I always tell my career center orientation attendees that they should get out of the house every day when they're on the job search. Silly as it sounds, I can't think of a better piece of advice. It's so simple, yet it can be a game changer.
I know that some of the attendees are sitting behind their computers until their eyes ache. I also know it's not healthy to be alone with one's despondency. Been there.
When I tell them, "Get out of the house," some laugh and nod with approval. Others look at me with interest, and others with amusement. But this advice is perhaps the most important message they'll leave with.
Having been out of work myself for six months more than 12 years ago, I understand how important it is to leave the house and escape the computer, the kids, the television, the cleaning – all of it.
You know the saying: "If I knew then what I know now..." So let me offer you some suggestions for getting out of the house.
1. Go Where People Are
If this means going to your local career center, a library, Panera Bread, Starbucks, a park – then do it. Being around people has a therapeutic effect. Hearing the voice of others provides you with the distraction you need to avoid falling into the deep well of despondency. It can combat the loneliness you may feel when you're cooped up at home.
2. Go to the Gym or Take Long Walks
How you prefer to exercise and let off steam is up to you. I find walking to be a great way both to clear my mind and to strategize about what I need to do. When I was out of work, I increased my walking regiment from 45 minutes a day to 90 minutes. I walked and walked and walked. Bonus: It's free.
3. Coordinate a Small Networking Meeting
Also known as a "meetup." This might mean gathering with other professionals who share your interests, such as project managers who have an interest in or knowledge of Lean Six Sigma. A meetup might be for educational purposes, but it is also a great way to connect with people and share employment possibilities.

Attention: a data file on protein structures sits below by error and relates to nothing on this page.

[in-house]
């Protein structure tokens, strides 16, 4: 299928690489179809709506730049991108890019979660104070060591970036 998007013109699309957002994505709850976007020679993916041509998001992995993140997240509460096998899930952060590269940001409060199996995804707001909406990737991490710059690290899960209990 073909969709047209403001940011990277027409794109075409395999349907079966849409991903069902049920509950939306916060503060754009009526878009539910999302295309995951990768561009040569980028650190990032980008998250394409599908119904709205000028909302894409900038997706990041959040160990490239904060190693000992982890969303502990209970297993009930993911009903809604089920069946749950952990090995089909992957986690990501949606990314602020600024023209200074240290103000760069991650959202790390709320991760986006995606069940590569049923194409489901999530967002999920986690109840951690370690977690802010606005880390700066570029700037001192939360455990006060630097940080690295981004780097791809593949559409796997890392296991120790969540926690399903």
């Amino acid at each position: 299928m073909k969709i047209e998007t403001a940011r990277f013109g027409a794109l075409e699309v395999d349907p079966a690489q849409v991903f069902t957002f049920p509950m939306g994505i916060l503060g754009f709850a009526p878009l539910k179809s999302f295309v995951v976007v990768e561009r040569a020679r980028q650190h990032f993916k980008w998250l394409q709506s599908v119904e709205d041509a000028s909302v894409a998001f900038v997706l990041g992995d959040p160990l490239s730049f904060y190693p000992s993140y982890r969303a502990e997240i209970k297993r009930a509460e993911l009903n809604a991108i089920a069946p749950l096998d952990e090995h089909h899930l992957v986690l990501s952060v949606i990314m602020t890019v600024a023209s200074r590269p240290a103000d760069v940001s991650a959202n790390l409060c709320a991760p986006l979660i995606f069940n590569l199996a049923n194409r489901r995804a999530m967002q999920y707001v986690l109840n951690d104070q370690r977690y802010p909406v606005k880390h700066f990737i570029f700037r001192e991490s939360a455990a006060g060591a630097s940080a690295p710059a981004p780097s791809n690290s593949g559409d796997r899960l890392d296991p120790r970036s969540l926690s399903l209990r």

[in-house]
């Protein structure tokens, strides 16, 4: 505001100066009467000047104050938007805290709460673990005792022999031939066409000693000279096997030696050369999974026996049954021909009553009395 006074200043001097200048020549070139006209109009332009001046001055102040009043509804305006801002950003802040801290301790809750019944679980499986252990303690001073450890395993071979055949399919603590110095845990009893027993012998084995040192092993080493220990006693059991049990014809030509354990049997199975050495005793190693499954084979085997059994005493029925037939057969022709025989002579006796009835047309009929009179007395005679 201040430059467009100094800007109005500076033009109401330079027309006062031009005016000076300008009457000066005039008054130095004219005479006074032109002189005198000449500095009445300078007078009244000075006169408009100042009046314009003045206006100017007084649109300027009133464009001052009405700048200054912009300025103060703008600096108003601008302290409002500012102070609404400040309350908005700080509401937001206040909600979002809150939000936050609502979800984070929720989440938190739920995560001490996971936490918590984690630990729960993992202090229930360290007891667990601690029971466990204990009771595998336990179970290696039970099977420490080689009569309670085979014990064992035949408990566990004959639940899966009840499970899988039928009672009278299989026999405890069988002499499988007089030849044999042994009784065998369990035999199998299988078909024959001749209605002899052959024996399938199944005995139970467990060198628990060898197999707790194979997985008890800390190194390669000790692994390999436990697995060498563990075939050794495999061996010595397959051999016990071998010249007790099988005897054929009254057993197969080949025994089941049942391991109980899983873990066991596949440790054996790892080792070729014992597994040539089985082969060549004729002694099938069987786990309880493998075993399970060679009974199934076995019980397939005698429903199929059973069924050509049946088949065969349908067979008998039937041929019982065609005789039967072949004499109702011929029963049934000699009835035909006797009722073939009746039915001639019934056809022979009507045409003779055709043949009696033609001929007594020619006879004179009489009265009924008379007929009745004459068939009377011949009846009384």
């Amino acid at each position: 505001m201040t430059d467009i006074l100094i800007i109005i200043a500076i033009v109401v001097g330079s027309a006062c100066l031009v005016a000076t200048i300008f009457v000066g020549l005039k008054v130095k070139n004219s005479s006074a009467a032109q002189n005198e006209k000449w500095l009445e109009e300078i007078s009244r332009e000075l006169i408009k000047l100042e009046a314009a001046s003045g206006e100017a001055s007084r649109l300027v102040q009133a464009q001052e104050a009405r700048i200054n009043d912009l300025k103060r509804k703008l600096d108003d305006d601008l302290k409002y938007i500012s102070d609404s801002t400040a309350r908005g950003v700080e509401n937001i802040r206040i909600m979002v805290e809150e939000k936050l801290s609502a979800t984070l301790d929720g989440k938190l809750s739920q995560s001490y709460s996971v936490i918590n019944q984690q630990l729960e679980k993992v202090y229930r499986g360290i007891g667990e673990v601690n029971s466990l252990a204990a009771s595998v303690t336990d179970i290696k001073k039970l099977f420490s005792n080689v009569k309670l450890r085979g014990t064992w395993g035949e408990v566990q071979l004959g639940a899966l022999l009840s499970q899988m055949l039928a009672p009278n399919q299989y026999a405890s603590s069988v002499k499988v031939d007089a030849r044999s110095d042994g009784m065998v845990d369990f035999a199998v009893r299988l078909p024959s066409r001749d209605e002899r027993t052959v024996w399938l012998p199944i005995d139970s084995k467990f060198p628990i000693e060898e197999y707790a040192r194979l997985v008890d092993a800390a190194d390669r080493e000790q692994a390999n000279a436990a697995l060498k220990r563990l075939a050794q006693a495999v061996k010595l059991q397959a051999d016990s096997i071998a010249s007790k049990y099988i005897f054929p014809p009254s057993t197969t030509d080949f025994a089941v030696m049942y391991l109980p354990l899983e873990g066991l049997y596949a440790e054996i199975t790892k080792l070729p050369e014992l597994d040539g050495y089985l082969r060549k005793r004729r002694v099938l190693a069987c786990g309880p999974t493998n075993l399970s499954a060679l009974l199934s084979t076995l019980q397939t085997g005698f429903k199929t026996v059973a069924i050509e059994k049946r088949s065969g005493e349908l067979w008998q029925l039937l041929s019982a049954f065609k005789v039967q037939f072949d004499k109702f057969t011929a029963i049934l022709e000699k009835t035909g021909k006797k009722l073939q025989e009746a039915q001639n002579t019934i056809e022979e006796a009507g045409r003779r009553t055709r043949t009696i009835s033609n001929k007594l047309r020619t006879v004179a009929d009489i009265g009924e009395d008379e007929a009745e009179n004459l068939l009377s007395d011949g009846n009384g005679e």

4. Attend Networking Events
For some people, networking is a bit intimidating. Attending a few networking events will help you get the hang of it. If you need to stay back and listen at first, that's fine. Eventually, you'll feel more comfortable and be able to network with relative ease.
Tip: If you're uncomfortable going alone, bring a friend or two with you.
5. Volunteer at an Organization That Needs Your Talents
You've probably heard a great deal about how volunteering is great for your job search. And you probably think, "Why should I offer my services for free?"
I get your concern. Who wants to work without getting paid? But think about it logically. By volunteering, you can enhance the skills you possess while possibly learning new skills. Plus, according to Forbes, volunteering increases your chances of getting a job by 27 percent.
6. Ask for Networking Meetings
I call these "networking meetings" instead of "informational interviews" for a reason. When you ask someone for an informational interview, they may not react very positively. If, on the other hand, you ask for advice, you're more likely to receive a warm welcome.
When you ask for a networking meeting, make it clear that you're interested in gathering some information about a new career related to the industry, not in getting a job out of it.
As simple as it sounds, getting out of your house can greatly help your job search. Getting away from the computer or television can help heal your fragile state and gives you more opportunities to network. I strongly suggest you dress business casual when you're out and about and present a positive attitude. You never know when you'll meet a potential employer.
Also keep in mind that your job search is important and that others' needs will have to take a backseat to your activities. You can't watch the kids or grandchildren when you have a workshop or networking event to attend. You have to meet with a networking colleague for coffee – no questions asked.
In other words: be selfish.
A version of this article originally appeared on Things Career Related.
Bob McIntosh, CPRW, is a career trainer who leads more than 15 job search workshops at an urban career center.